I often get asked by a variety of supply chain industry execs my thoughts on the supply chain crisis. Are we nearing the end? Will we turn a corner? What can we expect in 2022?
Being that I’m just someone who covers and writes about the supply chain vs. being one of the many heroes behind the scenes, on the front lines, day in and day out, I can honestly tell you…. I do not know.
Every morning, I awake and scour the news on my cell phone. It astonishes me how things, events, life drastically change, almost overnight. Sometimes, a supply chain situation will improve; other times it will become the beginning of a domino effect of issues.
There is not a day that goes by where a supply chain disruption, fiasco or challenge isn’t happening.
While some industry execs project the cold food chain to be on the right path, others showcase signs of sentiment, saying that problems, specifically with transportation, will “persist well into 2022, with problems existing throughout the supply chain—spanning from port and ship capacity to the ability of logistics networks to deliver goods to their final destination,” according to Oxford Economics.
Container shipping rates are at their lowest value since pre-pandemic, which is currently around nine times their level relative to June 2020.
Warehouses are “bursting at the seams,” the Oxford Economics report says, as a direct result to the e-commerce boom.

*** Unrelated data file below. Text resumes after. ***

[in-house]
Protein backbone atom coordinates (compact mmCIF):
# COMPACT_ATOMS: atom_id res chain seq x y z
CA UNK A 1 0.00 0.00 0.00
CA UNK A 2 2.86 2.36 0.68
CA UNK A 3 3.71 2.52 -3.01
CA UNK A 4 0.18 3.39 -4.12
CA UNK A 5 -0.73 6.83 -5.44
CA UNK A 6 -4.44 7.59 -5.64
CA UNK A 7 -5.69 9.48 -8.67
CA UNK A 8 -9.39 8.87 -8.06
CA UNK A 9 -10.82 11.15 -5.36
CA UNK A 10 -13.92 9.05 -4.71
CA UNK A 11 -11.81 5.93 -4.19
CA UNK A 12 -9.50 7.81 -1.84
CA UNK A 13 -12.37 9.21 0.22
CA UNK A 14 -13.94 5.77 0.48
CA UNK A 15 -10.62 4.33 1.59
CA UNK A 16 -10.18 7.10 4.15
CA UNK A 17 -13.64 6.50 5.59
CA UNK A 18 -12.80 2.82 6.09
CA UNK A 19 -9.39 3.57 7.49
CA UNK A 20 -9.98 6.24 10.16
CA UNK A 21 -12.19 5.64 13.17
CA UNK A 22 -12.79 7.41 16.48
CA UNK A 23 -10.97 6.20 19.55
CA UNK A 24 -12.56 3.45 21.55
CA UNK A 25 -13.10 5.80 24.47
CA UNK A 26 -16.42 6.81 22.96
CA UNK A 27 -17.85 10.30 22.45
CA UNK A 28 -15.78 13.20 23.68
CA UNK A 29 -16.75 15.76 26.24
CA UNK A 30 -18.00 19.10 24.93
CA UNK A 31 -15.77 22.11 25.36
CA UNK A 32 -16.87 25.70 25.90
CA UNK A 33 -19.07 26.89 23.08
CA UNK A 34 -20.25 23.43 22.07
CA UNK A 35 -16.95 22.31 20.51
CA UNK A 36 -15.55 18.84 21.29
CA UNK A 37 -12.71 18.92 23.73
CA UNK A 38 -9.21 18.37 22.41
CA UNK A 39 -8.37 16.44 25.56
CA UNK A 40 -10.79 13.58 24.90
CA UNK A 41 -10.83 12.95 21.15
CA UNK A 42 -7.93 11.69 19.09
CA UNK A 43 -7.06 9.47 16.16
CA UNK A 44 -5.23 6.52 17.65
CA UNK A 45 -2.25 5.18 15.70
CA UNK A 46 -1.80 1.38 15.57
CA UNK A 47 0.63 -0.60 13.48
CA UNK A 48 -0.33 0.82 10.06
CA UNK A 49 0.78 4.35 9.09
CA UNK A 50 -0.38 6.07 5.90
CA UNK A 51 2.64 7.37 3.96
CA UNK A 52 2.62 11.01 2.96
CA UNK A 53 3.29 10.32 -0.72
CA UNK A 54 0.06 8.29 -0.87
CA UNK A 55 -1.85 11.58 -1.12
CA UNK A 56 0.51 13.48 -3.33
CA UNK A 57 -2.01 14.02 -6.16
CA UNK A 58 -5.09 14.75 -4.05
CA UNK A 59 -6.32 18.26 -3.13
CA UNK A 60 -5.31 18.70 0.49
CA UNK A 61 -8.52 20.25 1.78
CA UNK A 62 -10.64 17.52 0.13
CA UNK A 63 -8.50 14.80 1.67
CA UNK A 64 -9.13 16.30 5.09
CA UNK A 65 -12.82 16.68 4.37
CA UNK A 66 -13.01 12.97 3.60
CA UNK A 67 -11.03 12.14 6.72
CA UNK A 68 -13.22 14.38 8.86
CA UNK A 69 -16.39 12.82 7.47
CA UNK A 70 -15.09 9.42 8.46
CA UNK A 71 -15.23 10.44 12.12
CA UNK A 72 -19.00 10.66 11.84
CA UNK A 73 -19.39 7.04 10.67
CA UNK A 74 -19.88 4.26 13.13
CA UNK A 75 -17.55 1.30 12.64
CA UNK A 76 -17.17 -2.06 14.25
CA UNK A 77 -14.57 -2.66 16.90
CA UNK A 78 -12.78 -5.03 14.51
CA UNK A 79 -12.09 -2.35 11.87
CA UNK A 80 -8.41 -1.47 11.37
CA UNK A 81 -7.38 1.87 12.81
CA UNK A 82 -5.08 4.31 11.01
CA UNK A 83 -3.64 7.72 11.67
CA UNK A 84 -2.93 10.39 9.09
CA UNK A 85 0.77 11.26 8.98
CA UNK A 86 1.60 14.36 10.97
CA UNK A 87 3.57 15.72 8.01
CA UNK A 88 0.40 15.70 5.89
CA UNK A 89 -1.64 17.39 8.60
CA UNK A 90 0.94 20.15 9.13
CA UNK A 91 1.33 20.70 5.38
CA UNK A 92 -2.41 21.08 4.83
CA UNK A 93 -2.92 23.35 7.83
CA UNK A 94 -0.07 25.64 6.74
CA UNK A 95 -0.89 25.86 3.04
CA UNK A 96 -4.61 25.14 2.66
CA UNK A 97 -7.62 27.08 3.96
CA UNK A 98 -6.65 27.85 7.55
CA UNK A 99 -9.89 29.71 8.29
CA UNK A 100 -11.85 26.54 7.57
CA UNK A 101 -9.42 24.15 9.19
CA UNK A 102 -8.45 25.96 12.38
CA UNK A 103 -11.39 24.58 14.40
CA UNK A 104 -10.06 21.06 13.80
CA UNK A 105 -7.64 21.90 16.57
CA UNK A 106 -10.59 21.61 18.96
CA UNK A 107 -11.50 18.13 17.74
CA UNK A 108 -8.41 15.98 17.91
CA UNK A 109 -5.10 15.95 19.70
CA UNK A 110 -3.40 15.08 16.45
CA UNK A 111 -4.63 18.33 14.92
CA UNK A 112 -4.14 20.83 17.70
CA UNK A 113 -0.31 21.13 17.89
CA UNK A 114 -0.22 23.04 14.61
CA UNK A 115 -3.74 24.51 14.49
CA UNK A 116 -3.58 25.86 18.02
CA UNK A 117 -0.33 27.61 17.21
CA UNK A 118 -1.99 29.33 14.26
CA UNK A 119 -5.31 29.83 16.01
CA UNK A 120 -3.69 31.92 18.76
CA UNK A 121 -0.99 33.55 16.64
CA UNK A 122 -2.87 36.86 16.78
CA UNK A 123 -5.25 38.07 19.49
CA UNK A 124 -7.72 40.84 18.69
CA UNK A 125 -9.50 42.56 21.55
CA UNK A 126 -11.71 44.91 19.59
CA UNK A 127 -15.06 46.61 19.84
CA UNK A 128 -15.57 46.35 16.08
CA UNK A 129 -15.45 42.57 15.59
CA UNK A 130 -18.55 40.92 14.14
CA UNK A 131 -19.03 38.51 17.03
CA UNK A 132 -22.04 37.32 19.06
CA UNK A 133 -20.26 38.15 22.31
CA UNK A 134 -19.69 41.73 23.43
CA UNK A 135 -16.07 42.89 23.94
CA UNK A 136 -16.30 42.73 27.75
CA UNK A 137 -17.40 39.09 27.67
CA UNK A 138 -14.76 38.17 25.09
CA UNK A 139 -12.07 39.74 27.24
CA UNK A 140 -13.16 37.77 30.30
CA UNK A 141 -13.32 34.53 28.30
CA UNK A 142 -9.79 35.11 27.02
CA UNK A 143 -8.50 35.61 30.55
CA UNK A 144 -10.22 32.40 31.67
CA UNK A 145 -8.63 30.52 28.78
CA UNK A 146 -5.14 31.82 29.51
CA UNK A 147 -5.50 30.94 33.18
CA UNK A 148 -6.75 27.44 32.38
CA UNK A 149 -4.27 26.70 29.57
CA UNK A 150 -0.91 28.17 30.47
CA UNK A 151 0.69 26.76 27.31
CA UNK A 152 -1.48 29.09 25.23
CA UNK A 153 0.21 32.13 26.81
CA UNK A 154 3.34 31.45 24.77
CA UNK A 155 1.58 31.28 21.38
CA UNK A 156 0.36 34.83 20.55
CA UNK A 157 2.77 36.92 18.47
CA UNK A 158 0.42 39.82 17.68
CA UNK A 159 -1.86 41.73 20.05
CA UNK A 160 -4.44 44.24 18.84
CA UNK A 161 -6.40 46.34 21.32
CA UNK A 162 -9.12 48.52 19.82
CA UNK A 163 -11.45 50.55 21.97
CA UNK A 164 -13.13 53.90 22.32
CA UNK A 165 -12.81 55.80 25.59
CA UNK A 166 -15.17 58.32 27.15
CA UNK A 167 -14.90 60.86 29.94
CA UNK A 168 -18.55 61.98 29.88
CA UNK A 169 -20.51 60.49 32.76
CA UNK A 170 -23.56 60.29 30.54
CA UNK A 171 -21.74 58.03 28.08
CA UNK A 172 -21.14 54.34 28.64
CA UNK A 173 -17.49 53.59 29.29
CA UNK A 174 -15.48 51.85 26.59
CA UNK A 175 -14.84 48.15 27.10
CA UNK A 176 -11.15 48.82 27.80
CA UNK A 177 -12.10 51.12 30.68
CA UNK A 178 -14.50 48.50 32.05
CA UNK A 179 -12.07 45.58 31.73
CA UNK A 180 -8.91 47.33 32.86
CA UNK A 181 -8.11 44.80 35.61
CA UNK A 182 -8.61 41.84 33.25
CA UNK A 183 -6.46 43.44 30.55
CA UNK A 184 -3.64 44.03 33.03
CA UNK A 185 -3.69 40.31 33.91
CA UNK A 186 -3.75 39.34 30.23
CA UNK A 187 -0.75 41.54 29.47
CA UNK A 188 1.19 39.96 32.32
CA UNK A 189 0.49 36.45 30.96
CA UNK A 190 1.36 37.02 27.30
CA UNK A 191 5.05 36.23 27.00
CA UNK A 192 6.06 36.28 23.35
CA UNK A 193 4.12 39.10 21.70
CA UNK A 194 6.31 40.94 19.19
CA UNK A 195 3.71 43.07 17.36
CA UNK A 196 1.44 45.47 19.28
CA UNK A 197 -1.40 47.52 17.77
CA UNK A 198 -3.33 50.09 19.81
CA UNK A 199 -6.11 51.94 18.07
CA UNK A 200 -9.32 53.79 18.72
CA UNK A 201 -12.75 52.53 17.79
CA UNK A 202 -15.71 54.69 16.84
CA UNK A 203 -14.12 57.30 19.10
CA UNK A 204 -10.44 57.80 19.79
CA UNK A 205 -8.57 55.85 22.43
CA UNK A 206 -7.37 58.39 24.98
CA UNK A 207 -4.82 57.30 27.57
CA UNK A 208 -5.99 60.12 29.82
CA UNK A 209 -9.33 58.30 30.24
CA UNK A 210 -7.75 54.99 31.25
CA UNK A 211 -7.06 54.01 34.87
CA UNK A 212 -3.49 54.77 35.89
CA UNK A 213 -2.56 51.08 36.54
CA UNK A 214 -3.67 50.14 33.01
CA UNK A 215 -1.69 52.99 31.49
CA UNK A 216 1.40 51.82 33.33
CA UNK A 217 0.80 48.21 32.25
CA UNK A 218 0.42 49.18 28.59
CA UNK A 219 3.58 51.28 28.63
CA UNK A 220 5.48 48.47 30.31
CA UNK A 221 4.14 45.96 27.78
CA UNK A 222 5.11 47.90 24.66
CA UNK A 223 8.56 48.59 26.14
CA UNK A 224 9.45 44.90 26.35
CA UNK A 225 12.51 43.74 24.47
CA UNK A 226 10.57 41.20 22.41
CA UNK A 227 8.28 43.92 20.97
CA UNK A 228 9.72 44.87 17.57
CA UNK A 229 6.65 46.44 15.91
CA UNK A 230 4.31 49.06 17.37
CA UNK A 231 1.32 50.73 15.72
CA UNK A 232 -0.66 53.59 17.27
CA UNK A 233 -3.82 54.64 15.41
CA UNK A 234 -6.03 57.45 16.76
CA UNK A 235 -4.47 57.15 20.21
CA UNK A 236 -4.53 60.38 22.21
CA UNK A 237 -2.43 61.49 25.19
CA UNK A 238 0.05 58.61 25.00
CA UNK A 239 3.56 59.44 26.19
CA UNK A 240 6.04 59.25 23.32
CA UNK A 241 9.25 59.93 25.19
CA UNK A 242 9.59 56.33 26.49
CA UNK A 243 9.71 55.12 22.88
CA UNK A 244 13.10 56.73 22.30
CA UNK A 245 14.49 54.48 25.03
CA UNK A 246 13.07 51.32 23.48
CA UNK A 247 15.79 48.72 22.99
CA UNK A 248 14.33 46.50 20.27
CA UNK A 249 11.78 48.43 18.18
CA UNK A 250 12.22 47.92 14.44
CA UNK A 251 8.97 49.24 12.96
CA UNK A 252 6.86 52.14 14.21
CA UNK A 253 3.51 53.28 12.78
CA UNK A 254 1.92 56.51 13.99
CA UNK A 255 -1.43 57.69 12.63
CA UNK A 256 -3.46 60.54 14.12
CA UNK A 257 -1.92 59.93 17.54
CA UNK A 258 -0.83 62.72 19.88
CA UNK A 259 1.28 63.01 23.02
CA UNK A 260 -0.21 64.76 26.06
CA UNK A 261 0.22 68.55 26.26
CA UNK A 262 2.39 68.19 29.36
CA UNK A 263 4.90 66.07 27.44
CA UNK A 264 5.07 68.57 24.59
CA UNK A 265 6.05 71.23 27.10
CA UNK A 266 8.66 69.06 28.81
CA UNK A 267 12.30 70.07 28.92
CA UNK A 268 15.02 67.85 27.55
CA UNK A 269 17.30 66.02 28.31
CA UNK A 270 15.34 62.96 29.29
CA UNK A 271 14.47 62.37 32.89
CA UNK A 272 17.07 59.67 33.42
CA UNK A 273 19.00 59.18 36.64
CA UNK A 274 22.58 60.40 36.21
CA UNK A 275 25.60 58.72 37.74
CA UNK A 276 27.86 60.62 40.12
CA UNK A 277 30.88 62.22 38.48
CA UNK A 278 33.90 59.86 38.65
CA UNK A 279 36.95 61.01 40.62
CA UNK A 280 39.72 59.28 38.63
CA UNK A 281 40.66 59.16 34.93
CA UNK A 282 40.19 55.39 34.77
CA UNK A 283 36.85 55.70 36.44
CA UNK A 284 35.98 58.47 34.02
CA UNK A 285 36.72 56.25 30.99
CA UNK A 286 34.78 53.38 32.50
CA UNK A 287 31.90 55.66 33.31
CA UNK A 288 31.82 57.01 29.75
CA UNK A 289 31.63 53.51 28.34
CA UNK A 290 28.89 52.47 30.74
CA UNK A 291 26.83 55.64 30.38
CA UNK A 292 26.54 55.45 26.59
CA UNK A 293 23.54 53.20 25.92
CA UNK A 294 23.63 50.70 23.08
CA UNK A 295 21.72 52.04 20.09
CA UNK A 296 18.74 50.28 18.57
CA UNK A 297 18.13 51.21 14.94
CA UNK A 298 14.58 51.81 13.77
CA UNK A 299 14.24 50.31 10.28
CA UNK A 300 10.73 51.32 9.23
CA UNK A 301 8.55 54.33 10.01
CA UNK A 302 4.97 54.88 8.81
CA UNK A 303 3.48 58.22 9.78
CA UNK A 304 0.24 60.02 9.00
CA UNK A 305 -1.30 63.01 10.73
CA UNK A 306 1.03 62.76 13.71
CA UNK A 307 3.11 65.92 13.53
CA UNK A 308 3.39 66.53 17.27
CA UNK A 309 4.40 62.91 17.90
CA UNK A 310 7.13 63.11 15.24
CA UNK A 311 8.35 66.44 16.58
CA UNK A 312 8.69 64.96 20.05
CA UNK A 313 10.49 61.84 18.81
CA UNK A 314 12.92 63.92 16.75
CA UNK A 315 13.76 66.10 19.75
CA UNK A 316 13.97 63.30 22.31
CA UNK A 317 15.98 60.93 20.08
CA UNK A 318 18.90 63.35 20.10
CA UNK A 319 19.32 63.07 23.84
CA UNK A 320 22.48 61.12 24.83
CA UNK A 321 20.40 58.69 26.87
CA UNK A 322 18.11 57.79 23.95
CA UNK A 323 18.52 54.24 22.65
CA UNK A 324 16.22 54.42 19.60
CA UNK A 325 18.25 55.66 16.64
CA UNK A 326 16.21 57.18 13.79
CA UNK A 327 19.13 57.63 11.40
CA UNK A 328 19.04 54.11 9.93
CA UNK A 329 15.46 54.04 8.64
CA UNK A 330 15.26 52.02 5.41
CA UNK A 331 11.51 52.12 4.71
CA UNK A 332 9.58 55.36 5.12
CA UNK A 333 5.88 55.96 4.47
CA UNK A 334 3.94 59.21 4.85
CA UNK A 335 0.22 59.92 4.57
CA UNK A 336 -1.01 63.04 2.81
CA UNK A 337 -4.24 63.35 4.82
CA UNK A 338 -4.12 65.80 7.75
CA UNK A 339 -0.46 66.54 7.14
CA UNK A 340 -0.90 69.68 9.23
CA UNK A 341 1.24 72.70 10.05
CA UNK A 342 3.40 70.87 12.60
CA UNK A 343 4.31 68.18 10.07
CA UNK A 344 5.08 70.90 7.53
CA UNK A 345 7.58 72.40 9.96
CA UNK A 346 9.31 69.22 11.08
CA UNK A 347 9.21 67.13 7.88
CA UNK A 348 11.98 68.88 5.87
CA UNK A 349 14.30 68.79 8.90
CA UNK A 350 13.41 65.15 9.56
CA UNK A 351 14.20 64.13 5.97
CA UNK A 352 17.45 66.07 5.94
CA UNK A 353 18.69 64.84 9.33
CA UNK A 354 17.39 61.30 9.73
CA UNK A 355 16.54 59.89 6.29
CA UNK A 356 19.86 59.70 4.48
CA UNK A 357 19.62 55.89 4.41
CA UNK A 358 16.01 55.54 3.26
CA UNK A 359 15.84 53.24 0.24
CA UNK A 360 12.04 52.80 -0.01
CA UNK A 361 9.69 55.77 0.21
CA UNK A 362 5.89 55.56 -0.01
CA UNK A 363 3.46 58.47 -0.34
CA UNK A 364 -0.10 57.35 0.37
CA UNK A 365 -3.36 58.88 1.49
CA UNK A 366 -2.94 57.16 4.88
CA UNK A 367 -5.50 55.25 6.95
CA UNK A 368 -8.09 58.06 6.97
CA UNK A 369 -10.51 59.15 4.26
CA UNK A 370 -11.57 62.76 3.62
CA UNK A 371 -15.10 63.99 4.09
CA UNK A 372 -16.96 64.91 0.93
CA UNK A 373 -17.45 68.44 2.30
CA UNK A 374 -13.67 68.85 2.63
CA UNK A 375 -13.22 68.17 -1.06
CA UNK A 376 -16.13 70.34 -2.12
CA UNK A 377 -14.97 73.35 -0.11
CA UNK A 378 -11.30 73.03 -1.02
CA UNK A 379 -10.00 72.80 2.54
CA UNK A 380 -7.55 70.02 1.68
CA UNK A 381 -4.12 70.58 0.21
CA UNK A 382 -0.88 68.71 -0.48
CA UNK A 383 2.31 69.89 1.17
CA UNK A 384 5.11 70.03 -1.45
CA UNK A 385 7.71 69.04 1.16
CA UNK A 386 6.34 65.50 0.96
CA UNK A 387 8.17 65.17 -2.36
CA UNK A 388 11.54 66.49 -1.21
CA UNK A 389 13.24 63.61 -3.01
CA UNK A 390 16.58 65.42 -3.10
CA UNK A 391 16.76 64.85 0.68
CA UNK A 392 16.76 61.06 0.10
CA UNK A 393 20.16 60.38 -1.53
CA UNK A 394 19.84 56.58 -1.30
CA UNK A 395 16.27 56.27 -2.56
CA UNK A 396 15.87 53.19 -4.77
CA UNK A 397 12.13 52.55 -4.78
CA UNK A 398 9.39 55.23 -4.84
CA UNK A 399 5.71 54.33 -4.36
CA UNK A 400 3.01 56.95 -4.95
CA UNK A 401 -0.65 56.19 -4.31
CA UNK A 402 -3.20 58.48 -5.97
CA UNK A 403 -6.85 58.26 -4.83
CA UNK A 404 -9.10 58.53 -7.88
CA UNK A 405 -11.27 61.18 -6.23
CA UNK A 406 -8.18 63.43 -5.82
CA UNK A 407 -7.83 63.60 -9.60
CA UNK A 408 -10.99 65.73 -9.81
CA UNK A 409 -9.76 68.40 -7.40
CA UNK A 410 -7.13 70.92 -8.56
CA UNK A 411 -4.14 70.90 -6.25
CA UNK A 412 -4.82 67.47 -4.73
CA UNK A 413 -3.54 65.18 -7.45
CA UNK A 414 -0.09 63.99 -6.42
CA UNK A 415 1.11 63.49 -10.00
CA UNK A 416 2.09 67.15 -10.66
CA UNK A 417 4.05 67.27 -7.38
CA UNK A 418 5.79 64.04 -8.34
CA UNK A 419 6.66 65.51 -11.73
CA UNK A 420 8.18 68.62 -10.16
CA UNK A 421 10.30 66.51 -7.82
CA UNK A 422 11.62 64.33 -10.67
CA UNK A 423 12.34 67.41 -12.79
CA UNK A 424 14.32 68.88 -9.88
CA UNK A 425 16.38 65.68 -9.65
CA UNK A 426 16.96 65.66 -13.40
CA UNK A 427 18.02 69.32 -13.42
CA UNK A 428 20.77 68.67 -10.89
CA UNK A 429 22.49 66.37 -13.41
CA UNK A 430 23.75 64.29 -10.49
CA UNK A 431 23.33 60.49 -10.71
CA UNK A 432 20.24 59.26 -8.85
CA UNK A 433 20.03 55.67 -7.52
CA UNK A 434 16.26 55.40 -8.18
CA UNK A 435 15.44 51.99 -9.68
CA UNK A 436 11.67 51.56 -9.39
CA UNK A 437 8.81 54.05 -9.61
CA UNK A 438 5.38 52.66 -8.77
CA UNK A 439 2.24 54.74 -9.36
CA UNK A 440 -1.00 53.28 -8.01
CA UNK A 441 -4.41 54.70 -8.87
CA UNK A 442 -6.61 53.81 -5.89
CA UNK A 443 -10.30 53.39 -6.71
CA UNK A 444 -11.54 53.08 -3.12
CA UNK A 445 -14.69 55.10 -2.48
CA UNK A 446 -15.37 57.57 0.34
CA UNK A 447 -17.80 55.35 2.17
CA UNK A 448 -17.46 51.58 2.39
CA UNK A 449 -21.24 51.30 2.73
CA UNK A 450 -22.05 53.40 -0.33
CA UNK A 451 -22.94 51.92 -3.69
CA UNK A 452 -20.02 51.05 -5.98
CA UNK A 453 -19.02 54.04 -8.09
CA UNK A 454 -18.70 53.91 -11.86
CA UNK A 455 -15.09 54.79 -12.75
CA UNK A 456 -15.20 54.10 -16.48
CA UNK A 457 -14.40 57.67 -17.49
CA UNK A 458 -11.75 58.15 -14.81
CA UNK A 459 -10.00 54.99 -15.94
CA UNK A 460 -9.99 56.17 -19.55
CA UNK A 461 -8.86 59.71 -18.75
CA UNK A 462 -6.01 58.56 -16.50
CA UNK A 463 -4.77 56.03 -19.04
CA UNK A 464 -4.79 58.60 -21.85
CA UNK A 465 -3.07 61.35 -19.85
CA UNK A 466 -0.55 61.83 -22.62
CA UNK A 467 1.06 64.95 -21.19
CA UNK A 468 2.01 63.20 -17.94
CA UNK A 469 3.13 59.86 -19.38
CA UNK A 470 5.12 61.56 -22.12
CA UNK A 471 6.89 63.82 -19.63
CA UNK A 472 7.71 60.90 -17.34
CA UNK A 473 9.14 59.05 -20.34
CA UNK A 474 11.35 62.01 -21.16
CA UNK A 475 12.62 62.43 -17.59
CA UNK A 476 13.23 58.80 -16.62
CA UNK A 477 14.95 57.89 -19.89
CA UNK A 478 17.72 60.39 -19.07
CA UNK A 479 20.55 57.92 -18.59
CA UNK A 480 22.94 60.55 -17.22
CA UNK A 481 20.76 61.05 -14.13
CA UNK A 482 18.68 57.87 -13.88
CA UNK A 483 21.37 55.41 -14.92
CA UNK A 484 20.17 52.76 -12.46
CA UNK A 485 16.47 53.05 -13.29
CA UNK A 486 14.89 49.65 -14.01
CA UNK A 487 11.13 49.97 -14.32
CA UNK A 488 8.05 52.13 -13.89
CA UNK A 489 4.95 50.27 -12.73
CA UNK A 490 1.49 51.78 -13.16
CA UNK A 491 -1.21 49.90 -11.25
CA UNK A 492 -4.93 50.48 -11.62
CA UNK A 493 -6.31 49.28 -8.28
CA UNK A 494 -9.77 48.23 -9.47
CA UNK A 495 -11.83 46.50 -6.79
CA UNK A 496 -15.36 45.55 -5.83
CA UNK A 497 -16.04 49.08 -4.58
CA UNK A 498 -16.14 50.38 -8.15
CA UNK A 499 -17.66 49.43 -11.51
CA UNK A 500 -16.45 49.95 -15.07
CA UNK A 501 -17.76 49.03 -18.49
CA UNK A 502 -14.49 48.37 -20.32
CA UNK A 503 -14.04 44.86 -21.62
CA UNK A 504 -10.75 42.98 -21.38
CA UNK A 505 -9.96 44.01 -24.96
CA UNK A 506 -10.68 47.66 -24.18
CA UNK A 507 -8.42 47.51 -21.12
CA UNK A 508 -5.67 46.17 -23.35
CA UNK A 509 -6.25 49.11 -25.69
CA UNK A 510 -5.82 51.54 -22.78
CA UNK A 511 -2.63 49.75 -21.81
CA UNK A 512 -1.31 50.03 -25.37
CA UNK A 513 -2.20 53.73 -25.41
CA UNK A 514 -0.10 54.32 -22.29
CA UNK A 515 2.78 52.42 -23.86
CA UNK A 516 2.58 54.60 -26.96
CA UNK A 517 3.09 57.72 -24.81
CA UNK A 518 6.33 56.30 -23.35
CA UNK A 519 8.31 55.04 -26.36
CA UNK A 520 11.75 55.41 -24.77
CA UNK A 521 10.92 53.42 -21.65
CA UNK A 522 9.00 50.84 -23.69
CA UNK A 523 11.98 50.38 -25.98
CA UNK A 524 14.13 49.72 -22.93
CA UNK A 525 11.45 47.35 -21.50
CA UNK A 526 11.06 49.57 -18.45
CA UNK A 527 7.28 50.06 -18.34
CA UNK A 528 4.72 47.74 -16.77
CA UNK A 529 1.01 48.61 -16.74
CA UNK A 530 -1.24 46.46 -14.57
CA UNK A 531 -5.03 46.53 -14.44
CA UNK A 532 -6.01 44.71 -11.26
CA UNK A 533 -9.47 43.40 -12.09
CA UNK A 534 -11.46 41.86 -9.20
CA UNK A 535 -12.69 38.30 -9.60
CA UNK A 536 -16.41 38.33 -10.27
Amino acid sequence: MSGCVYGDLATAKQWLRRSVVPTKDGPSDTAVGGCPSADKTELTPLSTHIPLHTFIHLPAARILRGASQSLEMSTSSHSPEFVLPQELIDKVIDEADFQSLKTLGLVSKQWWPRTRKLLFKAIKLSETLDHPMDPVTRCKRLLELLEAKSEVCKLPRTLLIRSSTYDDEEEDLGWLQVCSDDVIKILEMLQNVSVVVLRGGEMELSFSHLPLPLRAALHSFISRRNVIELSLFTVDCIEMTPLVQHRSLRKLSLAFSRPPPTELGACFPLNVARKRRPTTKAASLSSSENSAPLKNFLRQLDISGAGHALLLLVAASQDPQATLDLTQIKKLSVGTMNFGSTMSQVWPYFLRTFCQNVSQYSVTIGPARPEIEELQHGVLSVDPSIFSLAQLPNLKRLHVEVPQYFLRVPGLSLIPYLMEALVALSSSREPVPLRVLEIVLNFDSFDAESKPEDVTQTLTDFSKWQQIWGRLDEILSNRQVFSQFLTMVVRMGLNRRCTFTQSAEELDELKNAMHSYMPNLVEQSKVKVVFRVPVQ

“With record-low U.S warehouse vacancy of 3.6%, and fewer construction materials available, the market cannot produce enough new warehouse stock to meet demand and alleviate congestion,” according to a CBRE study.
Business models will continue to shift from just-in-time to just-in-case, and labor shortage bottlenecks will likely ease should companies answer the call for higher wages and better working conditions for heavy goods vehicle drivers.
Yet, one thing is still certain -- further disruptions due to the Omicron variant are possible and means that the situation regarding supply chain disruptions continues to be fluid and ever-changing.
“The closure of factories will likely restrain manufacturing activity, reducing the supply of goods to be shipped. While this could help the transport bottleneck, it will not be much comfort for those further down the supply chain. Moreover, port closures —particularly in China where a zero-Covid strategy is still in place—could potentially mean transport and logistics headaches may be with us for longer,” says Oxford Economics.
Whatever side of the crystal ball you look into, it’s time to change the narrative.
Challenges present opportunities and fiascos make room for learning experiences to improve, enhance, innovate and grow.
Supply chain disruptions are real and here to stay. Now, it’s time to learn from previous mistakes, amp up that cutting-edge technology and get ahead of the disruptions so that the daily news cycle can tell a better story of how supply chains won in 2022.